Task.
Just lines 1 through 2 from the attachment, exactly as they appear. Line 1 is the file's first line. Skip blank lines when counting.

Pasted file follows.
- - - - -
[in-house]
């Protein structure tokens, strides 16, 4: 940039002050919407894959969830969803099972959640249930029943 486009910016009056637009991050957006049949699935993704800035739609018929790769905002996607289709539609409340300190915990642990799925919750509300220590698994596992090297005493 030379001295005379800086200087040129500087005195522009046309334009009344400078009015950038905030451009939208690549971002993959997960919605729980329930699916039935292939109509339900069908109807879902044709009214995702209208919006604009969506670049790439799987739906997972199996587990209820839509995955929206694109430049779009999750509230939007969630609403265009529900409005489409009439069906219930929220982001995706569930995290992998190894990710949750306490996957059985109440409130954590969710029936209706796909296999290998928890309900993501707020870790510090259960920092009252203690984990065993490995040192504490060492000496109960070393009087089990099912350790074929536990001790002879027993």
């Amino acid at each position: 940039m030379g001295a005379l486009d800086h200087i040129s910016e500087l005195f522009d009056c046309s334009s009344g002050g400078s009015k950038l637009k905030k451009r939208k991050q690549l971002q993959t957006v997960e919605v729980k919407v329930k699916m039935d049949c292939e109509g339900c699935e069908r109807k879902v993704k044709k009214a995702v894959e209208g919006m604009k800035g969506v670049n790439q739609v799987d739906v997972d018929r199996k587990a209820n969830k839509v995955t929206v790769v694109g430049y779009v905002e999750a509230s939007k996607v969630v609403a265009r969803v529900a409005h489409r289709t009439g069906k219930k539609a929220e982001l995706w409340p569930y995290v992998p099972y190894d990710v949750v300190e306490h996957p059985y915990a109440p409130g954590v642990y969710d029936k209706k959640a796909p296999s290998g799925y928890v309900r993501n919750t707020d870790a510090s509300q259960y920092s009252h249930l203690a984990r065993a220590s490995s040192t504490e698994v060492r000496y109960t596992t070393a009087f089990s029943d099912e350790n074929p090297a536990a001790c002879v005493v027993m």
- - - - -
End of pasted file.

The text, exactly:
[in-house]
């Protein structure tokens, strides 16, 4: 940039002050919407894959969830969803099972959640249930029943 486009910016009056637009991050957006049949699935993704800035739609018929790769905002996607289709539609409340300190915990642990799925919750509300220590698994596992090297005493 030379001295005379800086200087040129500087005195522009046309334009009344400078009015950038905030451009939208690549971002993959997960919605729980329930699916039935292939109509339900069908109807879902044709009214995702209208919006604009969506670049790439799987739906997972199996587990209820839509995955929206694109430049779009999750509230939007969630609403265009529900409005489409009439069906219930929220982001995706569930995290992998190894990710949750306490996957059985109440409130954590969710029936209706796909296999290998928890309900993501707020870790510090259960920092009252203690984990065993490995040192504490060492000496109960070393009087089990099912350790074929536990001790002879027993």